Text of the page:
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How to Be a Low Carbon Citizen

By: Anna Martin - Updated: 19 Nov 2012 | comments*Discuss
 
Green Electricity Efficiency Energy

Being a low carbon citizen requires taking responsibility for the way in which we live and travel. Every single one of us has influence over combating climate change, and being more aware of the way in which we currently do things will help us identify positive ways of reducing our individual carbon footprint.

How Low Can You Go?

We can all make a contribution to controlling climate change. Making a few simple changes, around the home or in the way we travel to work or for pleasure, can help make a difference. Saving energy, in your home for instance, not only helps reduce carbon dioxide emissions but will also increase your savings by reducing your bills.

Saving Energy in the Home

There are a number of ways that you can control the amount of energy that is used and wasted in your home. Turning your thermostat down by just 1°C can lower your bills considerably over the year. When it is time to replace appliances choose a new energy efficient appliance, which are usually marked with an Energy Saving Recommended logo. Switching off the appliances, when they are not in use, will also save you money.

Replacing all the light bulbs with energy saving ones will further reduce the total of your bill, as too will closing the curtains to keep the heat in. Adding insulation to cavity walls, lofts, tanks and pipes is also an effective way of saving energy in the home. Draft proofing gaps around the windows may be another idea worth considering.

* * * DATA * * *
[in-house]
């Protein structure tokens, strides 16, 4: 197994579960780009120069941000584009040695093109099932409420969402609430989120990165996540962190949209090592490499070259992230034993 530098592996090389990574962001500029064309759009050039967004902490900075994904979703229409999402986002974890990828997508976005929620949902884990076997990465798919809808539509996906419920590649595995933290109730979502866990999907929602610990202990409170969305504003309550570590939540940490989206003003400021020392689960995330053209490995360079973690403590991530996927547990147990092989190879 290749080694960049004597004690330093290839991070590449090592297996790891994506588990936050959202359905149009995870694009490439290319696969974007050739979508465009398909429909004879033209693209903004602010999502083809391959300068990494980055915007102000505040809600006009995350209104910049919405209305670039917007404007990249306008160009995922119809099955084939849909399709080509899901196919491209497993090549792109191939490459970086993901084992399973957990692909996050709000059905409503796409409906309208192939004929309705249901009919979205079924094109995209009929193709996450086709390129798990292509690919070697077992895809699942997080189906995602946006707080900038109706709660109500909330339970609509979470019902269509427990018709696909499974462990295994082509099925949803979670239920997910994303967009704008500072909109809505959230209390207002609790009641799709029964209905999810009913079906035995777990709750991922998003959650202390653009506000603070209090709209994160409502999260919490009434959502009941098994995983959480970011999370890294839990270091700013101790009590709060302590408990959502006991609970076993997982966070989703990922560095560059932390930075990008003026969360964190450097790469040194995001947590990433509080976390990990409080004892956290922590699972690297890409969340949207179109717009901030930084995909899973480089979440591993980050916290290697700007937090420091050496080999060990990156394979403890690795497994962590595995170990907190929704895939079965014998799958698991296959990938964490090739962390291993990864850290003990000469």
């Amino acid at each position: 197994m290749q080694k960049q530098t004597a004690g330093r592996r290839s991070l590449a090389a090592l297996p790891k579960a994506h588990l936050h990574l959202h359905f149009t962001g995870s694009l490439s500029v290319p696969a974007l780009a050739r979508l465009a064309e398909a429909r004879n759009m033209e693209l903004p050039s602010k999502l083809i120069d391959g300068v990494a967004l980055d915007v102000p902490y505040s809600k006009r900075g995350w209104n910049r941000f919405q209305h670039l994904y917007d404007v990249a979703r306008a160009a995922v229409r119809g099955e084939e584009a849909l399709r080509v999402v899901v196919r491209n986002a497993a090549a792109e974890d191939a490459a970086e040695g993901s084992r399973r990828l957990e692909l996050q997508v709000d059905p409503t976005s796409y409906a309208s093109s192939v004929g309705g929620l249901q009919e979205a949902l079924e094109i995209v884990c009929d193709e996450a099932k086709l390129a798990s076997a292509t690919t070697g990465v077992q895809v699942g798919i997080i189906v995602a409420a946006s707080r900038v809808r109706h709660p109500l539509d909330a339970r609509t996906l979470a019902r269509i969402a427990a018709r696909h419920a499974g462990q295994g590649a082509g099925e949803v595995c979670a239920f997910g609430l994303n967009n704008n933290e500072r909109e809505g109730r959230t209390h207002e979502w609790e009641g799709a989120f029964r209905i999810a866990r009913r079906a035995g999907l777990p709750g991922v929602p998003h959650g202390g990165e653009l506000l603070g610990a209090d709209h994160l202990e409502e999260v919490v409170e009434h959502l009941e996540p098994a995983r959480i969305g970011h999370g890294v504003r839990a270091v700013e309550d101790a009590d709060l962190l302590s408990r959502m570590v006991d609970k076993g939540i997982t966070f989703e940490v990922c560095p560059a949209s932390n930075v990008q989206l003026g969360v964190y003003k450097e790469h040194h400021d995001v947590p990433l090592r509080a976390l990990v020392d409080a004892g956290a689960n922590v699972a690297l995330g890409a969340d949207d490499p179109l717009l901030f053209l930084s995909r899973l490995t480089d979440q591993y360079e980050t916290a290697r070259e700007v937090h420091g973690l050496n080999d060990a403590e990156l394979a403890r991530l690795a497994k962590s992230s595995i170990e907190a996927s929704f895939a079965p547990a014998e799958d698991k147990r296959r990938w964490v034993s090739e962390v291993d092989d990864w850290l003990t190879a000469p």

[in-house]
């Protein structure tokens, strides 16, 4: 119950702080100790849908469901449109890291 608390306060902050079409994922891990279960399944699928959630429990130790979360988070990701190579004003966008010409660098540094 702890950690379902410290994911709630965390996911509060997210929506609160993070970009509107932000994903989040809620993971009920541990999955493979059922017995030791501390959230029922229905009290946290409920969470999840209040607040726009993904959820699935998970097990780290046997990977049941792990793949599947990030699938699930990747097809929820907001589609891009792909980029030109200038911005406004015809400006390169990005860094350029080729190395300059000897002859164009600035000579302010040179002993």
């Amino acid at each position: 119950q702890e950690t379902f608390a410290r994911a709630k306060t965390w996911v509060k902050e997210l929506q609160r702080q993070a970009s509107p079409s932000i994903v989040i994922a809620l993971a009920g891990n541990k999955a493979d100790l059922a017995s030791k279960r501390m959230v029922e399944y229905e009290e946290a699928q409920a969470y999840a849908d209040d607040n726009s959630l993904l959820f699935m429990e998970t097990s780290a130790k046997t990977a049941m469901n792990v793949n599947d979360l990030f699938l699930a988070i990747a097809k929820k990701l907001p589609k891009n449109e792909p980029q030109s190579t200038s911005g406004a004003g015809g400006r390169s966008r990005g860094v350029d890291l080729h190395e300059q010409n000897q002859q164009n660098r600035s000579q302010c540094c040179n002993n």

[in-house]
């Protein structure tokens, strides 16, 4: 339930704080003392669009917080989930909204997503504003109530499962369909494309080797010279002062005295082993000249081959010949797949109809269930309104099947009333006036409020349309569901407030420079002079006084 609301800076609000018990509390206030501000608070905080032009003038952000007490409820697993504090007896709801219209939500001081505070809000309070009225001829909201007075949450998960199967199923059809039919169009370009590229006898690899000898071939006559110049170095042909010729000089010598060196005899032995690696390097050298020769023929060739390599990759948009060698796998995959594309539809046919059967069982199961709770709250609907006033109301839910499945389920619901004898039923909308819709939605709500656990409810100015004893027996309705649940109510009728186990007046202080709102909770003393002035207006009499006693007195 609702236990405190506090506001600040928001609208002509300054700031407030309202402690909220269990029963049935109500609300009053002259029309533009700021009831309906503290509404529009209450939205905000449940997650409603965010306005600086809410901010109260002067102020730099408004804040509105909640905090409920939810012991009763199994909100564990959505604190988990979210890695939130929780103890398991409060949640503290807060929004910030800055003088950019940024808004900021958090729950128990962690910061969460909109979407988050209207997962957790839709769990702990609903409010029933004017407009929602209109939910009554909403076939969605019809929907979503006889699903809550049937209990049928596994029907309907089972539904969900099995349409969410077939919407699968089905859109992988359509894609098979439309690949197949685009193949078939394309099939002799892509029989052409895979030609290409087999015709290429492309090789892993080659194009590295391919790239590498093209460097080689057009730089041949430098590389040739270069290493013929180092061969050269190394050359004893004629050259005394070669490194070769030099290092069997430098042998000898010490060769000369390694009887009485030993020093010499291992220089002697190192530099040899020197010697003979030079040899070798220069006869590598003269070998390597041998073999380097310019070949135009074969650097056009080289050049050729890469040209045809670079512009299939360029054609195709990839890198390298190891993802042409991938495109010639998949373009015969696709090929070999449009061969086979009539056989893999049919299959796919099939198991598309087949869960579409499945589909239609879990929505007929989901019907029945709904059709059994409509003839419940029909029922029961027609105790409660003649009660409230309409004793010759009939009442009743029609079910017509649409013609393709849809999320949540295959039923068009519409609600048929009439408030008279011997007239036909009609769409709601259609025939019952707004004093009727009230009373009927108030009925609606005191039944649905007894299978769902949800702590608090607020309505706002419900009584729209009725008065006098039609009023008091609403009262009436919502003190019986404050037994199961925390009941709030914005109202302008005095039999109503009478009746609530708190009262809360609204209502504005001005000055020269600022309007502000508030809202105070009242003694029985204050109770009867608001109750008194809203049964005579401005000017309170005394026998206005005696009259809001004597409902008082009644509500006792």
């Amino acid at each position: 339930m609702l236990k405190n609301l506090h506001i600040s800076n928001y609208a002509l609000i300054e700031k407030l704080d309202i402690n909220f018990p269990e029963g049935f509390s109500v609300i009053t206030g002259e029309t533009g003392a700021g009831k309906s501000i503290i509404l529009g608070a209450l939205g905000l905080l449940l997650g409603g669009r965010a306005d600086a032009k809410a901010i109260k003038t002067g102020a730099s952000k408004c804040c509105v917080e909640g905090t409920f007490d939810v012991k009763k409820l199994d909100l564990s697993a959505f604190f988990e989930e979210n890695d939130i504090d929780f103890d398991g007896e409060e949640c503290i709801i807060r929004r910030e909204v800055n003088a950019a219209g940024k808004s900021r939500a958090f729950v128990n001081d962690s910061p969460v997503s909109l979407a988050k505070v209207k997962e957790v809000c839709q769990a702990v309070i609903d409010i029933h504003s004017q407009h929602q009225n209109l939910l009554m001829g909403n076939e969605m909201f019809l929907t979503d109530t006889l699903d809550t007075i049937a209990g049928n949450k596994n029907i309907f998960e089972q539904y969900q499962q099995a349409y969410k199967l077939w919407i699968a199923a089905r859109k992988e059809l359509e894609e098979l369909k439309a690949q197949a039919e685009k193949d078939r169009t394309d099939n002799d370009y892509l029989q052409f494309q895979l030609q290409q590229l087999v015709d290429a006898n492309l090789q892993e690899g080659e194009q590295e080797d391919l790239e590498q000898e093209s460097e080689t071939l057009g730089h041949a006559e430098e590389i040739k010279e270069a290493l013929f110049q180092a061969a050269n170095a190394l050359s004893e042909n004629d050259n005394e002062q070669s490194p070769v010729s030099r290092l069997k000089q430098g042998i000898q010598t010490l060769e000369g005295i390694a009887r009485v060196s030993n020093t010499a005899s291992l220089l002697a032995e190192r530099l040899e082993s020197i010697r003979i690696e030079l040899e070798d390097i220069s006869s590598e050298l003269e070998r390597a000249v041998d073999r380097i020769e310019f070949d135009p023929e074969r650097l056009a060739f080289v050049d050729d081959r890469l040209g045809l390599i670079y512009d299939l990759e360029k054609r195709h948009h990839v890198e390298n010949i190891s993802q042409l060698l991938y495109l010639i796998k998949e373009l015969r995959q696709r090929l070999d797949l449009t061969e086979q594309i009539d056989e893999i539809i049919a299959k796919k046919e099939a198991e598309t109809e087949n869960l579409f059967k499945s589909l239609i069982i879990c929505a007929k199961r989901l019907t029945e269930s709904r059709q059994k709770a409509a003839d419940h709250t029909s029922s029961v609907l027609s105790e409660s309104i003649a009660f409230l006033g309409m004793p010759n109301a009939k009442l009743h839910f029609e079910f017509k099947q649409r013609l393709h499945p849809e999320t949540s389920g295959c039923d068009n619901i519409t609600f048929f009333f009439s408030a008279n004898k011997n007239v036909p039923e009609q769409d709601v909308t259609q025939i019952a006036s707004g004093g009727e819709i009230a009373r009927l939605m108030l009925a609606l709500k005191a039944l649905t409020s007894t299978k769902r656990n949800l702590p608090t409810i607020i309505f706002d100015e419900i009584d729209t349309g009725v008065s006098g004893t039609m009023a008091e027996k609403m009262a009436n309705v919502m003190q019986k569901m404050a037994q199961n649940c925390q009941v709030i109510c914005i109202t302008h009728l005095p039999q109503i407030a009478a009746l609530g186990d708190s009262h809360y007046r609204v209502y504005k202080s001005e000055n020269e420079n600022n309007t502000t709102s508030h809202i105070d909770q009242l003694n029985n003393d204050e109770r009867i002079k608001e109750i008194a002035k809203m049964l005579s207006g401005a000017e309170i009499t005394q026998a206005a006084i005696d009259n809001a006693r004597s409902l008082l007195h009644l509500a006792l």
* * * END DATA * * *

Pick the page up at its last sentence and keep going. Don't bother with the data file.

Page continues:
Green Electricity

Although most of the UK’s electricity comes from the burning of fossil fuels – gas, oil and coal – carbon-free sources, which include nuclear and renewables, are also available. Most energy suppliers do provide a green electricity tariff, which is matched by purchases of renewable energy that the supplier makes on your behalf.

Green funds, on the other hand, require the payment of a premium that is then contributed to a fund that supports developments in new energy renewables. The cost to the consumer may be slightly higher, with this option, but the contribution will help alter improvements in energy sources.

Unconventional Homes

The majority of homes can be made more cost effective and energy efficient by a few simple changes. However, there are still around 7 million UK homes that cannot be as easily improved and adapted. These homes may have no loft, no gas connection network or solid walls, which provide poor heat insulation. Taking small measures like turning down the thermostat, using a programmable heating controller and fitting draft excluders will however, still help in some way.

Saving Energy in the Home Office

If the majority of your work is done on a computer you can do your bit to reduce your carbon footprint by saving energy during your rest periods. A black computer screen has far less energy consumption than a screen that is white – perhaps with a blank word page. A black screen consumes around 59 watts of energy, compared to 74 watts that the white version requires.

Being more aware of the small changes you can make, to the way you currently do things, will all help you become a low carbon citizen.

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